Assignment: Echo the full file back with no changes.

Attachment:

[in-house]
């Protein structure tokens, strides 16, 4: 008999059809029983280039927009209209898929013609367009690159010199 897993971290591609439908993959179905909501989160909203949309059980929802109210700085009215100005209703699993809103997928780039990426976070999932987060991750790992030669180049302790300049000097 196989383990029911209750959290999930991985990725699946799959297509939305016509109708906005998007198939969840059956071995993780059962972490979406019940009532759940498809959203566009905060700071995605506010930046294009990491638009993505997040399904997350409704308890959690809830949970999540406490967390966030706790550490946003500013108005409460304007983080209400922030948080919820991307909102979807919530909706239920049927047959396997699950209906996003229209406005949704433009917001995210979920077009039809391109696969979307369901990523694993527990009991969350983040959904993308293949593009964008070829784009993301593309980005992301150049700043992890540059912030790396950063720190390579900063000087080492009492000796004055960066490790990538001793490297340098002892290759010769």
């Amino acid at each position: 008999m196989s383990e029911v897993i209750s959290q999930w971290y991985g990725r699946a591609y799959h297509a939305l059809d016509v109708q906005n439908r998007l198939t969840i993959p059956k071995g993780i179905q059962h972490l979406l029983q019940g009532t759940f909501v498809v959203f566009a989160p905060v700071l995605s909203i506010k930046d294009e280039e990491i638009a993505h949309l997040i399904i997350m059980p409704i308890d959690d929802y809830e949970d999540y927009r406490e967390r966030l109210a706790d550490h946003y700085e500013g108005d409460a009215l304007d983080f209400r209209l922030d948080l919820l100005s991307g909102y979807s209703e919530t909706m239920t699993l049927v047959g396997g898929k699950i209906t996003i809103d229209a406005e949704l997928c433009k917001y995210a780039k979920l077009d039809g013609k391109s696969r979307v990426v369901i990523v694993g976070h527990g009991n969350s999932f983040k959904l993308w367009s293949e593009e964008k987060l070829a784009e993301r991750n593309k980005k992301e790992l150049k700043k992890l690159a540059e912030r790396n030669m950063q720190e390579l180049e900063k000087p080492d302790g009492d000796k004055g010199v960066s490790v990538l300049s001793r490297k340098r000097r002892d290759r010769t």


[in-house]
């Protein structure tokens, strides 16, 4: 008999059809029983280039927009209209898929013609367009690159010199 897993971290591609439908993959179905909501989160909203949309059980929802109210700085009215100005209703699993809103997928780039990426976070999932987060991750790992030669180049302790300049000097 196989383990029911209750959290999930991985990725699946799959297509939305016509109708906005998007198939969840059956071995993780059962972490979406019940009532759940498809959203566009905060700071995605506010930046294009990491638009993505997040399904997350409704308890959690809830949970999540406490967390966030706790550490946003500013108005409460304007983080209400922030948080919820991307909102979807919530909706239920049927047959396997699950209906996003229209406005949704433009917001995210979920077009039809391109696969979307369901990523694993527990009991969350983040959904993308293949593009964008070829784009993301593309980005992301150049700043992890540059912030790396950063720190390579900063000087080492009492000796004055960066490790990538001793490297340098002892290759010769």
């Amino acid at each position: 008999m196989s383990e029911v897993i209750s959290q999930w971290y991985g990725r699946a591609y799959h297509a939305l059809d016509v109708q906005n439908r998007l198939t969840i993959p059956k071995g993780i179905q059962h972490l979406l029983q019940g009532t759940f909501v498809v959203f566009a989160p905060v700071l995605s909203i506010k930046d294009e280039e990491i638009a993505h949309l997040i399904i997350m059980p409704i308890d959690d929802y809830e949970d999540y927009r406490e967390r966030l109210a706790d550490h946003y700085e500013g108005d409460a009215l304007d983080f209400r209209l922030d948080l919820l100005s991307g909102y979807s209703e919530t909706m239920t699993l049927v047959g396997g898929k699950i209906t996003i809103d229209a406005e949704l997928c433009k917001y995210a780039k979920l077009d039809g013609k391109s696969r979307v990426v369901i990523v694993g976070h527990g009991n969350s999932f983040k959904l993308w367009s293949e593009e964008k987060l070829a784009e993301r991750n593309k980005k992301e790992l150049k700043k992890l690159a540059e912030r790396n030669m950063q720190e390579l180049e900063k000087p080492d302790g009492d000796k004055g010199v960066s490790v990538l300049s001793r490297k340098r000097r002892d290759r010769t």